The Supreme Court of the United States brought back our right to a firing squad on June 23, 2022. A prisoner on death row in Georgia petitioned the court to be allowed to die by firing squad (legal in some states but not Georgia) instead of lethal injection.
The prisoner, Michael Nance, argued lethal injection created a high risk for pain whereas a firing squad created significantly less risk. The majority opinion in the 5-4 decision was led by Justice Kagen and indicated that Nance’s request was pursuant to his rights under the eighth amendment which prohibits cruel and unusual punishment.
The dissenting opinion led by justice Coney Barrett (who was joined by Alito, Thomas, and Gorsuch in dissent) argued that Nance was simply avoiding his sentence by requesting death by firing squad. They argued if Georgia had no approved firing squad and that is the punishment Nance chooses, he essentially just delayed his sentence which is a misuse of the law and not the intention of the 8th amendment.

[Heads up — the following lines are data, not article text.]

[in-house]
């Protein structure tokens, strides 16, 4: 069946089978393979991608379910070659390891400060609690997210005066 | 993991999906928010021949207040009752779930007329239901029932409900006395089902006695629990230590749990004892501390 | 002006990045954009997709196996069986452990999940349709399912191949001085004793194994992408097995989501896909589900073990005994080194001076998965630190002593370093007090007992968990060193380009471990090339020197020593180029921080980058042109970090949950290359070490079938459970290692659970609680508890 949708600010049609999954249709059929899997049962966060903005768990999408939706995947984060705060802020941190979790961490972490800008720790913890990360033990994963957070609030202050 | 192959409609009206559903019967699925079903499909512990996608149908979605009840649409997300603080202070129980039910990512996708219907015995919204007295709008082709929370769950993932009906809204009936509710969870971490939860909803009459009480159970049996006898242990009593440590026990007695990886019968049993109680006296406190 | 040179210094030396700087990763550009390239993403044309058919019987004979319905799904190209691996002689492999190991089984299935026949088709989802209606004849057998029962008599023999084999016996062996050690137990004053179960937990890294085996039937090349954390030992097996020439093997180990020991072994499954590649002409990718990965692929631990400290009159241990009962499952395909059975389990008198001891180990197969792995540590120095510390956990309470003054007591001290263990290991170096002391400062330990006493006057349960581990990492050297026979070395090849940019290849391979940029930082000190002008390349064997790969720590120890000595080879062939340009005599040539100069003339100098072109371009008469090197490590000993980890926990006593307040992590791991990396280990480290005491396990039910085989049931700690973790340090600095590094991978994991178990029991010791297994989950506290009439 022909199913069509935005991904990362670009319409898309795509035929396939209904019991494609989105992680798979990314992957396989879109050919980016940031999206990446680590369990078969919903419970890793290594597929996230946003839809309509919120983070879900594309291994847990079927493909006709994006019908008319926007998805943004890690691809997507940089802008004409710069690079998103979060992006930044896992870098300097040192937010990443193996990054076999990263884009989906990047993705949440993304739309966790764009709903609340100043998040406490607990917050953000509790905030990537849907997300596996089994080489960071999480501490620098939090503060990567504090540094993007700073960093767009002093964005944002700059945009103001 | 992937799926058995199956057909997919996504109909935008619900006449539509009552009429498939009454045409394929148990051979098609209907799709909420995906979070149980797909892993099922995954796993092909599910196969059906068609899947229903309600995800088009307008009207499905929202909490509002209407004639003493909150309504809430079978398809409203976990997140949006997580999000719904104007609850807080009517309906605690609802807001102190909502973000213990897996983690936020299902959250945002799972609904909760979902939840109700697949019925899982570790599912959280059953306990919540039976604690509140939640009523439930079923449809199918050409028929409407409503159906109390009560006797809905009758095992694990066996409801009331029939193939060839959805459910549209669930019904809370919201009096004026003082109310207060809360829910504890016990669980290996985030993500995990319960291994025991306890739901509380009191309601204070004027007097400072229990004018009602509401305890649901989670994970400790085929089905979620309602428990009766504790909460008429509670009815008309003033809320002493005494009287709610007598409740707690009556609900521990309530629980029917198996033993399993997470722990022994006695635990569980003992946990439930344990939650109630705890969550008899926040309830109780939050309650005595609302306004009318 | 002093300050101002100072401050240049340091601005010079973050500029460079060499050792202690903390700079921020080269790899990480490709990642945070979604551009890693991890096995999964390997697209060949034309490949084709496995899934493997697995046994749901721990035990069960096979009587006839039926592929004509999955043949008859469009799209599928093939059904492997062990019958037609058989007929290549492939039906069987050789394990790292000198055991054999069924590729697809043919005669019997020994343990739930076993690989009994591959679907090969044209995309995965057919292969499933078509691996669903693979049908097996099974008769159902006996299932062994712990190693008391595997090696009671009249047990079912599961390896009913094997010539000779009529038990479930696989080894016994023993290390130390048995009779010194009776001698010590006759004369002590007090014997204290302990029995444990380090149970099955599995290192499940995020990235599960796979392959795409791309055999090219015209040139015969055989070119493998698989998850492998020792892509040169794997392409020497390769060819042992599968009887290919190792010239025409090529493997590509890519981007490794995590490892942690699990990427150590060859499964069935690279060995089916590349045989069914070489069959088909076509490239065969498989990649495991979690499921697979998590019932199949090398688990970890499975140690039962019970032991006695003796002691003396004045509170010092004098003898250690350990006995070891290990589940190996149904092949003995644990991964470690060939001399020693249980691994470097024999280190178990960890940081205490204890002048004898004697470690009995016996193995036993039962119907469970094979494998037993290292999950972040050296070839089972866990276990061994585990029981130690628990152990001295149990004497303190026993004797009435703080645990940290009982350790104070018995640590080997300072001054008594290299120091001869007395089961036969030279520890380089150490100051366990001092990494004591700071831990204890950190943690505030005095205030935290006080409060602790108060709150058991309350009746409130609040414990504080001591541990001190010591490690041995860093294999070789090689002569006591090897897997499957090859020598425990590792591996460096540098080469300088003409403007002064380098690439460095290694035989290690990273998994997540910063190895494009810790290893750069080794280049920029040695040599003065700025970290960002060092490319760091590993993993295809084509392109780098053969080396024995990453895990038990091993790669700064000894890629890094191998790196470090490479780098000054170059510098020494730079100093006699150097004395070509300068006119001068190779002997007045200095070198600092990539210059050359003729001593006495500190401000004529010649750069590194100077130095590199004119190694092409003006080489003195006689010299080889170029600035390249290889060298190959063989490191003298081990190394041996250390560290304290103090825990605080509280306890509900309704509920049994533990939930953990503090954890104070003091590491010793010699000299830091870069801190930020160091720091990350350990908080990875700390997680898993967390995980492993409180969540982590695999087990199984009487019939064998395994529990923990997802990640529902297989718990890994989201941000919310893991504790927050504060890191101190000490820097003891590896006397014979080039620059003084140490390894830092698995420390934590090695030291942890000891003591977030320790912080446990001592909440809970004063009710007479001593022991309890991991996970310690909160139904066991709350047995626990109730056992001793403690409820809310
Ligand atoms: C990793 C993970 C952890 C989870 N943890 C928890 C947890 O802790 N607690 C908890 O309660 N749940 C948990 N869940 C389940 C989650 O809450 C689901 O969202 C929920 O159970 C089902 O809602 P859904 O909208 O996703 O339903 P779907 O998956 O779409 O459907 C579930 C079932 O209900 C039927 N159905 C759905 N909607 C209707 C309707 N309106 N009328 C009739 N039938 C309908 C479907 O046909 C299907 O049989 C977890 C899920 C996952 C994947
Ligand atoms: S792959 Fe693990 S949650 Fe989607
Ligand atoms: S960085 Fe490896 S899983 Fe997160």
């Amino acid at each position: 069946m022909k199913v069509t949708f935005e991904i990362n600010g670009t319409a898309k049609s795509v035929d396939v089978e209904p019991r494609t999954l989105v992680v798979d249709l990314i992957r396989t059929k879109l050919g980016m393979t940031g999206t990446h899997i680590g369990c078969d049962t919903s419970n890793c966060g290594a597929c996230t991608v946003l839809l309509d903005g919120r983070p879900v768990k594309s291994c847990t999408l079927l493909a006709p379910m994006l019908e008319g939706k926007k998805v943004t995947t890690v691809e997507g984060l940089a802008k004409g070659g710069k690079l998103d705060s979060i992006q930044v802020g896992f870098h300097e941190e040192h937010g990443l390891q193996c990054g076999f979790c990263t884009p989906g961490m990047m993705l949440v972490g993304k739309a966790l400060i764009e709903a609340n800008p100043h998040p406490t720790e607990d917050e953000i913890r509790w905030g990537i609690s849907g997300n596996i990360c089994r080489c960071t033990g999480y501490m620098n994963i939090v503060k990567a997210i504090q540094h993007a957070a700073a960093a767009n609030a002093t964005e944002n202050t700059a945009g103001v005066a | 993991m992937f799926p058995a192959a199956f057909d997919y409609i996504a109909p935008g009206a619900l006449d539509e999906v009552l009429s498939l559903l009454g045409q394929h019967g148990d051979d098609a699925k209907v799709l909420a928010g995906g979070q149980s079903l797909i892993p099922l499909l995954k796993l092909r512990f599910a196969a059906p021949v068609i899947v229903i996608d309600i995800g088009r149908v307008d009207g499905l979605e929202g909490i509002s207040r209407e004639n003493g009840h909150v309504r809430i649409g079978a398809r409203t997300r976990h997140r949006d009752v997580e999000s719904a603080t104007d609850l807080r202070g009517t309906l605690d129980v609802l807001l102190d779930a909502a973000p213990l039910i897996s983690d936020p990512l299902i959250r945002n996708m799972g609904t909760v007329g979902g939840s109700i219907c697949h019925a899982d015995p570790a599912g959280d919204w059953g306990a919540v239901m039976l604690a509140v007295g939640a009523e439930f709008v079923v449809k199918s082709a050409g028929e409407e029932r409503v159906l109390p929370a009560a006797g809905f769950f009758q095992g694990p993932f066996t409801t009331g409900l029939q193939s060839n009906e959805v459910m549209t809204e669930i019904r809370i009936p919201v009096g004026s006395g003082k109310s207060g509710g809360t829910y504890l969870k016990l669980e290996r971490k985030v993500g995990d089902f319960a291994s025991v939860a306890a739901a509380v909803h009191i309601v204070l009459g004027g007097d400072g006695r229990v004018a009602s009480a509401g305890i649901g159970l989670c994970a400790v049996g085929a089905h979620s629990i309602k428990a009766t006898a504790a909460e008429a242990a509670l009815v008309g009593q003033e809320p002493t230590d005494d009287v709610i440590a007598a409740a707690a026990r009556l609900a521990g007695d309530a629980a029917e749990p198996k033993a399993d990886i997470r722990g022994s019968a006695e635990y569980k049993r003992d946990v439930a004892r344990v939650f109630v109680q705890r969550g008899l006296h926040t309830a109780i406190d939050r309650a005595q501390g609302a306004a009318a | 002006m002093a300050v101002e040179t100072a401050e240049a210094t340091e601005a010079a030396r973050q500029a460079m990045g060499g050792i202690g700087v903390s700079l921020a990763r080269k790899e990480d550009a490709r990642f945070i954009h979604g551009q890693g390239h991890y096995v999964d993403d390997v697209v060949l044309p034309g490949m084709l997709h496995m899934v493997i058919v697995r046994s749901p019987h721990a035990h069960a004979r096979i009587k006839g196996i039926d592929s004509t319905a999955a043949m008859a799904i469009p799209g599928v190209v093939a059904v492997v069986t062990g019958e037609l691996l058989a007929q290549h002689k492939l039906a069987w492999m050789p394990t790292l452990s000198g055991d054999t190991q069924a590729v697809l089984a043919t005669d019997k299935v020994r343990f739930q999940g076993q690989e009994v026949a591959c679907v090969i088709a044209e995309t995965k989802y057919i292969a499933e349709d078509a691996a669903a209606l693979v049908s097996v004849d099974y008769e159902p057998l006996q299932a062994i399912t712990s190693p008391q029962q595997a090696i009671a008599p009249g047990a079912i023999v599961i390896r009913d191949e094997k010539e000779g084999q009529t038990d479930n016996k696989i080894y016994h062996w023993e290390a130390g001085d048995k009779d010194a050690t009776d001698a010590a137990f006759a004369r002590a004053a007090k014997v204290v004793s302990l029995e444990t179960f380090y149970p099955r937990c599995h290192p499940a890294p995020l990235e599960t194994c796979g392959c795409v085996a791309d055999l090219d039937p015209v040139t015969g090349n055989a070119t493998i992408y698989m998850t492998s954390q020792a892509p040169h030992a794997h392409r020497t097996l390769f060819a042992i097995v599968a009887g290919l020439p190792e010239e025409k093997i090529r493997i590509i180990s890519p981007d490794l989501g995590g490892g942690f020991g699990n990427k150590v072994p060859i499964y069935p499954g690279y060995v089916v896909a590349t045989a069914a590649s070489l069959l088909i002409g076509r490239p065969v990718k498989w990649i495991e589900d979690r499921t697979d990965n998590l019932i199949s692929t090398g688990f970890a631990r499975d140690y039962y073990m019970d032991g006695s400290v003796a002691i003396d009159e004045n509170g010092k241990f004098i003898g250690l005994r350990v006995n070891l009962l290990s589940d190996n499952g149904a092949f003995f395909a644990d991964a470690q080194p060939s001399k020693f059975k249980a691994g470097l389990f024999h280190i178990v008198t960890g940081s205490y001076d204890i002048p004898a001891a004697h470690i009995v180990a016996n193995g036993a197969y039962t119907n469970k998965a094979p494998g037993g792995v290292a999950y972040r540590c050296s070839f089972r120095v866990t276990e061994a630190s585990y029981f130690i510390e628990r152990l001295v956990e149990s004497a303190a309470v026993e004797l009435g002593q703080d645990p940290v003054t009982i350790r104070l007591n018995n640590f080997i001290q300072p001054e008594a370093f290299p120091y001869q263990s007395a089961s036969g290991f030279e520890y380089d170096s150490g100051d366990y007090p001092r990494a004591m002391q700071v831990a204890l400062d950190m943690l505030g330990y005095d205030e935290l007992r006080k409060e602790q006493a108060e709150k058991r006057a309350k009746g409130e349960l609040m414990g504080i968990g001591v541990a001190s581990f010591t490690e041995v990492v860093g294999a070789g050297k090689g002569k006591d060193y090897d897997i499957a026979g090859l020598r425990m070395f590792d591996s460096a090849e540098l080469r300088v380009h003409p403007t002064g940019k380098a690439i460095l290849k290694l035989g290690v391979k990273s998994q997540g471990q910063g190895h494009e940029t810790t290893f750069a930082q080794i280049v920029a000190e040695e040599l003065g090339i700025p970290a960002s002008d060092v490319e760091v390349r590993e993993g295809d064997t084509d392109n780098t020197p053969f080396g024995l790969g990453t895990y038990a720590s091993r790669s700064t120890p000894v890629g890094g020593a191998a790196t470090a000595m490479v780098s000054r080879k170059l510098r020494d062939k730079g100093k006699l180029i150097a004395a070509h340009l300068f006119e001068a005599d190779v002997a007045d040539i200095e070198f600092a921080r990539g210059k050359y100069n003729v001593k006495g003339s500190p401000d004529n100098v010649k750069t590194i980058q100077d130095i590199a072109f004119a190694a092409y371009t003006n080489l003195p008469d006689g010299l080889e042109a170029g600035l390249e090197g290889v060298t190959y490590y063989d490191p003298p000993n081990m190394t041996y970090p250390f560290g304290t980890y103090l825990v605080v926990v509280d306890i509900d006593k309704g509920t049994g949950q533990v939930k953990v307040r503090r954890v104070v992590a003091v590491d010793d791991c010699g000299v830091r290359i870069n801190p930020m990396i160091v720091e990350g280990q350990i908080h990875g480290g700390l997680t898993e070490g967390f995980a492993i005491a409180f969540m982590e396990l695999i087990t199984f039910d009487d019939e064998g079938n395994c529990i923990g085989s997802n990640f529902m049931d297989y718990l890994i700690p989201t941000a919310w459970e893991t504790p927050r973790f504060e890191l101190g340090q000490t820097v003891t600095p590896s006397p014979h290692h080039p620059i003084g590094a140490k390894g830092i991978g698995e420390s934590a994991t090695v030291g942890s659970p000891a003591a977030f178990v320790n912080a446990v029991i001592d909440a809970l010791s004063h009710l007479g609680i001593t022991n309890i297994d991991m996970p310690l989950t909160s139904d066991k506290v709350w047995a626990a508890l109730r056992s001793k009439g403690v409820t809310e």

The last person to die by firing squad in America was more recent than you might think. In June 2010, Ronnie Lee Gardner, who murdered an attorney while escaping a federal court house (where he was on trial for murdering someone during a bank robbery). The execution took place in Utah.
Michael Nance murdered Gagor Balogh in 2002 while trying to escape after robbing a bank.